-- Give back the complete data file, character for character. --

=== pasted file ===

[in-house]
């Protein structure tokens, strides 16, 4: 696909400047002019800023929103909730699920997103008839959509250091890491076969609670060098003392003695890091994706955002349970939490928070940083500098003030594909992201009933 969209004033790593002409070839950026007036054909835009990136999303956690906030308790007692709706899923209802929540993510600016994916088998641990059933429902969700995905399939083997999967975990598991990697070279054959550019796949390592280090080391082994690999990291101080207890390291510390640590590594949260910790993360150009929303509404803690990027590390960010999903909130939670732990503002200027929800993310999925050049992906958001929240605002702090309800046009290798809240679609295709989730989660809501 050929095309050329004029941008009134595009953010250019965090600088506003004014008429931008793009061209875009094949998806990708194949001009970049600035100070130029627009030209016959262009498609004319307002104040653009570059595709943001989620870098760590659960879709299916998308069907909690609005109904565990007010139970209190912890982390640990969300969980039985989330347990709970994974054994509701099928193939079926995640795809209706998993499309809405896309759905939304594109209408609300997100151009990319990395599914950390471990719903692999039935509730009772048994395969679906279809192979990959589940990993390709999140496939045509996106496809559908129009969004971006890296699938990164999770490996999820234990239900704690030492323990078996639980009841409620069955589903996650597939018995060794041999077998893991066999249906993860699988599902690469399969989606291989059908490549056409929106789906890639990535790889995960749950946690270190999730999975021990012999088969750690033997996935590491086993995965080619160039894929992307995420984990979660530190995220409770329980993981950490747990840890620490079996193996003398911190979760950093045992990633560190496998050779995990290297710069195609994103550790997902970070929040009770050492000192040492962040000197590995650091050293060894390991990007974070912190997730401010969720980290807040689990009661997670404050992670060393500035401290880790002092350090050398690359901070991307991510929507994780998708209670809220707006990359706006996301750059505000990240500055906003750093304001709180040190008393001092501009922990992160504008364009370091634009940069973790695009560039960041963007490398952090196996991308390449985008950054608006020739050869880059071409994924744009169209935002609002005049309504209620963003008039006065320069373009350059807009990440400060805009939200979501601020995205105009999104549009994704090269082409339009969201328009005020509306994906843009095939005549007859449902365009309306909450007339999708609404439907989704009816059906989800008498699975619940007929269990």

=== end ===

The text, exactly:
[in-house]
């Protein structure tokens, strides 16, 4: 696909400047002019800023929103909730699920997103008839959509250091890491076969609670060098003392003695890091994706955002349970939490928070940083500098003030594909992201009933 969209004033790593002409070839950026007036054909835009990136999303956690906030308790007692709706899923209802929540993510600016994916088998641990059933429902969700995905399939083997999967975990598991990697070279054959550019796949390592280090080391082994690999990291101080207890390291510390640590590594949260910790993360150009929303509404803690990027590390960010999903909130939670732990503002200027929800993310999925050049992906958001929240605002702090309800046009290798809240679609295709989730989660809501 050929095309050329004029941008009134595009953010250019965090600088506003004014008429931008793009061209875009094949998806990708194949001009970049600035100070130029627009030209016959262009498609004319307002104040653009570059595709943001989620870098760590659960879709299916998308069907909690609005109904565990007010139970209190912890982390640990969300969980039985989330347990709970994974054994509701099928193939079926995640795809209706998993499309809405896309759905939304594109209408609300997100151009990319990395599914950390471990719903692999039935509730009772048994395969679906279809192979990959589940990993390709999140496939045509996106496809559908129009969004971006890296699938990164999770490996999820234990239900704690030492323990078996639980009841409620069955589903996650597939018995060794041999077998893991066999249906993860699988599902690469399969989606291989059908490549056409929106789906890639990535790889995960749950946690270190999730999975021990012999088969750690033997996935590491086993995965080619160039894929992307995420984990979660530190995220409770329980993981950490747990840890620490079996193996003398911190979760950093045992990633560190496998050779995990290297710069195609994103550790997902970070929040009770050492000192040492962040000197590995650091050293060894390991990007974070912190997730401010969720980290807040689990009661997670404050992670060393500035401290880790002092350090050398690359901070991307991510929507994780998708209670809220707006990359706006996301750059505000990240500055906003750093304001709180040190008393001092501009922990992160504008364009370091634009940069973790695009560039960041963007490398952090196996991308390449985008950054608006020739050869880059071409994924744009169209935002609002005049309504209620963003008039006065320069373009350059807009990440400060805009939200979501601020995205105009999104549009994704090269082409339009969201328009005020509306994906843009095939005549007859449902365009309306909450007339999708609404439907989704009816059906989800008498699975619940007929269990």